View Entire Collection
By Clinical Topic
By State Requirement
Diabetes – Summer 2012
Future of Nursing Initiative
Heart Failure - Fall 2011
Influenza - Winter 2011
Nursing Ethics - Fall 2011
Trauma - Fall 2010
Traumatic Brain Injury - Fall 2010
Fluids & Electrolytes
MONDAY, June 25 (HealthDay News) -- During the reproductive and postmenopausal years, recreational physical activity (RPA) at any intensity level is associated with reduced breast cancer risk, according to a study published online June 25 in Cancer.
To examine the association between RPA and breast cancer risk, Lauren E. McCullough, M.S.P.H., from the University of North Carolina at Chapel Hill, and colleagues conducted a population-based study involving 1,504 breast cancer cases (233 in situ, 1,271 invasive) and 1,555 controls (aged 20 to 98 years) from the Long Island Breast Cancer Study Project.
During the reproductive period and after menopause the researchers observed a nonlinear dose-response association between breast cancer risk and RPA. The greatest benefit was seen for women in the third quartile of activity, with a significant decrease in risk for reproductive (odds ratio [OR], 0.67) and postmenopausal activity (OR, 0.70). Neither intensity of activity nor hormone receptor status influenced risk. Women with unfavorable energy balance profiles were at increased breast cancer risk based on joint assessment of RPA, weight gain, and body size assessment. There was a significant multiplicative interaction between RPA and adult weight gain.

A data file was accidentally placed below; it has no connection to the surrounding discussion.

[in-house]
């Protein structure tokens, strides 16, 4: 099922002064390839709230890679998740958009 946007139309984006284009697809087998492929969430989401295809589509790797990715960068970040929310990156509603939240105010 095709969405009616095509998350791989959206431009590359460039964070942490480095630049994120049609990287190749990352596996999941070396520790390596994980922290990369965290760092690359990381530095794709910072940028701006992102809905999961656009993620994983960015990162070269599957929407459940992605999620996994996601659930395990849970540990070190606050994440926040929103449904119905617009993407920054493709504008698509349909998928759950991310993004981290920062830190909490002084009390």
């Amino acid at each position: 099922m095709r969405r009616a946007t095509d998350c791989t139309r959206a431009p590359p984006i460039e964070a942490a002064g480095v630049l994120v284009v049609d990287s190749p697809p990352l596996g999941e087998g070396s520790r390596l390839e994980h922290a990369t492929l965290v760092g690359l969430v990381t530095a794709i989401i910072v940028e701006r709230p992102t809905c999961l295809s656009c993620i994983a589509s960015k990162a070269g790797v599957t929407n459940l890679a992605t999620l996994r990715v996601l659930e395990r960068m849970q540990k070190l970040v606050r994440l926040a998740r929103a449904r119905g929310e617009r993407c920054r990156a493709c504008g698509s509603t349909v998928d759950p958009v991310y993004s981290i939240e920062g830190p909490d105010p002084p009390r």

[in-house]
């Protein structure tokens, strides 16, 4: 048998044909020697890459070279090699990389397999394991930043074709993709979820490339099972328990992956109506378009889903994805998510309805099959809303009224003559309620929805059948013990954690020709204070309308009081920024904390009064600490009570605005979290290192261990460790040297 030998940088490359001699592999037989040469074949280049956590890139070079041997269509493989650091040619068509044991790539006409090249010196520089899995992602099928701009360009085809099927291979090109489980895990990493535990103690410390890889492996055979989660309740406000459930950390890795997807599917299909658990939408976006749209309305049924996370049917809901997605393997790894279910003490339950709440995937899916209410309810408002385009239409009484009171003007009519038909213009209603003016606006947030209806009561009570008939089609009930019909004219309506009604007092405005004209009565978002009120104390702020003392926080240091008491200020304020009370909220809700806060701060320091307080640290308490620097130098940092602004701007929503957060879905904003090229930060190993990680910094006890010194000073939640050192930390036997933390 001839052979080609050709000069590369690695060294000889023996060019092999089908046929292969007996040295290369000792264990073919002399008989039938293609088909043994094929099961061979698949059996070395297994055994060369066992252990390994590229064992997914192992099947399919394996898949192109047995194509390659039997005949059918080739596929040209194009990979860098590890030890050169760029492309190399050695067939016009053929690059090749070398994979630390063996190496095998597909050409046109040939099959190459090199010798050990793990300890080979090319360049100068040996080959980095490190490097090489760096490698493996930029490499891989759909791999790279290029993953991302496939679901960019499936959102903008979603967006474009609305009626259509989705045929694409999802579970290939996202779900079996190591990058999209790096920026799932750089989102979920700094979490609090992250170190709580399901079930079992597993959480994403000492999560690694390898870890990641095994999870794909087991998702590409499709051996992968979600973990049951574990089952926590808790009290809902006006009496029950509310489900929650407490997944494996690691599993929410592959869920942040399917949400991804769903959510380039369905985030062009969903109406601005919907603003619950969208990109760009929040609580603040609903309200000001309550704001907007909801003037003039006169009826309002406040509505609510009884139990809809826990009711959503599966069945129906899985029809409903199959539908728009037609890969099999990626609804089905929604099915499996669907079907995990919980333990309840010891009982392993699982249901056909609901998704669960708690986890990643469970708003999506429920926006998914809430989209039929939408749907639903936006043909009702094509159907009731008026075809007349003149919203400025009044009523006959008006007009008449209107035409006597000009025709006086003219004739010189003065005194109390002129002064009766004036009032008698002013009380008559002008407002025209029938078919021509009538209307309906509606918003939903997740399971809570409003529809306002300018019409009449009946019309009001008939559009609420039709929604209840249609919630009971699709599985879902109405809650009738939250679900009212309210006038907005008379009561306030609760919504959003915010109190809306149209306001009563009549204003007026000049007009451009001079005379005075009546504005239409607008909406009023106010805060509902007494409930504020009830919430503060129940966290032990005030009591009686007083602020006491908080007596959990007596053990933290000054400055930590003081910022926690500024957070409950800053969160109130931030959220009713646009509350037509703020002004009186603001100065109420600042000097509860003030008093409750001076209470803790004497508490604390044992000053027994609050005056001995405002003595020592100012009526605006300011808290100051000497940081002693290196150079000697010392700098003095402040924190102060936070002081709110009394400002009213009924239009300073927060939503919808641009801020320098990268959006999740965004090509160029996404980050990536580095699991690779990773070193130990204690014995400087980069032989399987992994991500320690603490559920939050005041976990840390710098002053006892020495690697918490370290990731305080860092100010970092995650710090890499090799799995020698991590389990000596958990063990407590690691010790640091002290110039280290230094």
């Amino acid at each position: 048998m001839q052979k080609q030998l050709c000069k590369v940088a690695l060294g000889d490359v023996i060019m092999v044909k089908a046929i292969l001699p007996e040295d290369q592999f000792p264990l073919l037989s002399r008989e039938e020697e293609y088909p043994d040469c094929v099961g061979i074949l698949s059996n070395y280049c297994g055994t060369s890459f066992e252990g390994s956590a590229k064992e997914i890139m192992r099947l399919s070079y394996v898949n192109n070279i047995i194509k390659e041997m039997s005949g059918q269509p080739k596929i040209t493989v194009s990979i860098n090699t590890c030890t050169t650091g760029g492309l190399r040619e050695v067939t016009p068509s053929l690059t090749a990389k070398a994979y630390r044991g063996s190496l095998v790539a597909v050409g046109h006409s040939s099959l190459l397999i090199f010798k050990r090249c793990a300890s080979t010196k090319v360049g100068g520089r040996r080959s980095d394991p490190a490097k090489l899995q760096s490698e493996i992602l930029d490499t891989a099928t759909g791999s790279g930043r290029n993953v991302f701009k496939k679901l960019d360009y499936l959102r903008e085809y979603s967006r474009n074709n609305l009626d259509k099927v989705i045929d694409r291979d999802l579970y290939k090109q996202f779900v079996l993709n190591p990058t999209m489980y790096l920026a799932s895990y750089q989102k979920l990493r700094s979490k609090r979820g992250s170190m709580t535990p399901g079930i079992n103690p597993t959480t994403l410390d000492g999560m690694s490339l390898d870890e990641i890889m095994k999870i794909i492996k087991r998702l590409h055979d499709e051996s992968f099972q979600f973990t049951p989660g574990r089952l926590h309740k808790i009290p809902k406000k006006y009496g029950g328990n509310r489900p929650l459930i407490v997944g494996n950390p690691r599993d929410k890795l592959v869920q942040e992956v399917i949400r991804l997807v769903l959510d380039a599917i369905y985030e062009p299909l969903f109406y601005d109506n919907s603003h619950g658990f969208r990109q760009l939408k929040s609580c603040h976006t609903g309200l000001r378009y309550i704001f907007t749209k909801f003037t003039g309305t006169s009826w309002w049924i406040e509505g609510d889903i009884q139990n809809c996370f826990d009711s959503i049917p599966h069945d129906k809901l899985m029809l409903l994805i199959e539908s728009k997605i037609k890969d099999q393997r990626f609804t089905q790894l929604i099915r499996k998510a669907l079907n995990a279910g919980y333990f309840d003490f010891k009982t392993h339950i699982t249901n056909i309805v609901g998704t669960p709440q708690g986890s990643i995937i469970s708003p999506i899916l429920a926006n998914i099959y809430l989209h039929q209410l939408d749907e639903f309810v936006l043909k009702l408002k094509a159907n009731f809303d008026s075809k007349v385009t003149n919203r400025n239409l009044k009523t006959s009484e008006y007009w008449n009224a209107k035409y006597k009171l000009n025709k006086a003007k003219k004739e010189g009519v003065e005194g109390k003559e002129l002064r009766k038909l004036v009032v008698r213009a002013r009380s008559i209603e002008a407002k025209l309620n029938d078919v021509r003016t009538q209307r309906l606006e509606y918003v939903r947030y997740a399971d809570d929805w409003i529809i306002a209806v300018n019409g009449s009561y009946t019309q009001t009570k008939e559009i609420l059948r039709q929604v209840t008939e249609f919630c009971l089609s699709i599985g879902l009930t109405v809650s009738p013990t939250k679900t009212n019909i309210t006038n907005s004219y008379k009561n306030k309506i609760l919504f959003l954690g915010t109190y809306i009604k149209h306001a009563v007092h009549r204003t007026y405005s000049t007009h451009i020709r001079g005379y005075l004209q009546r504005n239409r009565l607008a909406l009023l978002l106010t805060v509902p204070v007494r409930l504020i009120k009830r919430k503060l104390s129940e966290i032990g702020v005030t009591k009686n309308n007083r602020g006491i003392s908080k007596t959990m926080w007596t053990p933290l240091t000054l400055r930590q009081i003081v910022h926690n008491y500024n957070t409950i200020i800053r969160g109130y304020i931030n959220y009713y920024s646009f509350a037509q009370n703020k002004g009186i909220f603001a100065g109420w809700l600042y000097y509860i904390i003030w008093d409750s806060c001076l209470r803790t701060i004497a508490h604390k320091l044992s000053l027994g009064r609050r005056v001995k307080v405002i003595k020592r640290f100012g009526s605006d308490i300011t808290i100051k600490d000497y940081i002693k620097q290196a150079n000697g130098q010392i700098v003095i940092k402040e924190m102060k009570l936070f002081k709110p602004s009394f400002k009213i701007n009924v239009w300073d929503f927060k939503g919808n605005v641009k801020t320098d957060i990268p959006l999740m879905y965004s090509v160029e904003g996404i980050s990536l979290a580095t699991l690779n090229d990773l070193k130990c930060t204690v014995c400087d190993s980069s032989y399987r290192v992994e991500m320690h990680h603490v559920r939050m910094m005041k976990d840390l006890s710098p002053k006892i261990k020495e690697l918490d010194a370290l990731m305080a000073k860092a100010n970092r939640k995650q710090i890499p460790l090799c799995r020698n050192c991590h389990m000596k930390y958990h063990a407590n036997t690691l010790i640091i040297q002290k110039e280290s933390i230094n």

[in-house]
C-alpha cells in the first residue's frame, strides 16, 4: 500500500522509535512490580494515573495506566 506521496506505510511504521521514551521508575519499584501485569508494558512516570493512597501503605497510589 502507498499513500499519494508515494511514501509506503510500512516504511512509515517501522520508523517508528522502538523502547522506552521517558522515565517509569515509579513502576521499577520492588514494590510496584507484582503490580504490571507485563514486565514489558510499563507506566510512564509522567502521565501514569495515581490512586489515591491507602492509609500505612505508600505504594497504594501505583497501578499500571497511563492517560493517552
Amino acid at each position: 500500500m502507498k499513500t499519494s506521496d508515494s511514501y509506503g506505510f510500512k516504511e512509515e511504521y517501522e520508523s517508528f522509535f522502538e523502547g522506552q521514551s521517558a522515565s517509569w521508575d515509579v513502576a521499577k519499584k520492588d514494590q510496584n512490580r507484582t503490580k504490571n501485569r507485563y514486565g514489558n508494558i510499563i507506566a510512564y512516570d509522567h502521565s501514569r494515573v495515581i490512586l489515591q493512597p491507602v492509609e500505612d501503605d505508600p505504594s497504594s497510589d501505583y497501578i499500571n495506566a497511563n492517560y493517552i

"The observation of a reduced risk of breast cancer for women who engaged in exercise after menopause is particularly encouraging given the late age of onset for breast cancer," McCullough said in a statement.
Full Text (subscription or payment may be required)
Sign up for our free enewsletters to stay up-to-date in your area of practice - or take a look at an archive of prior issues
Join our CESaver program to earn up to 100 contact hours for only $34.95
Explore a world of online resources
Back to Top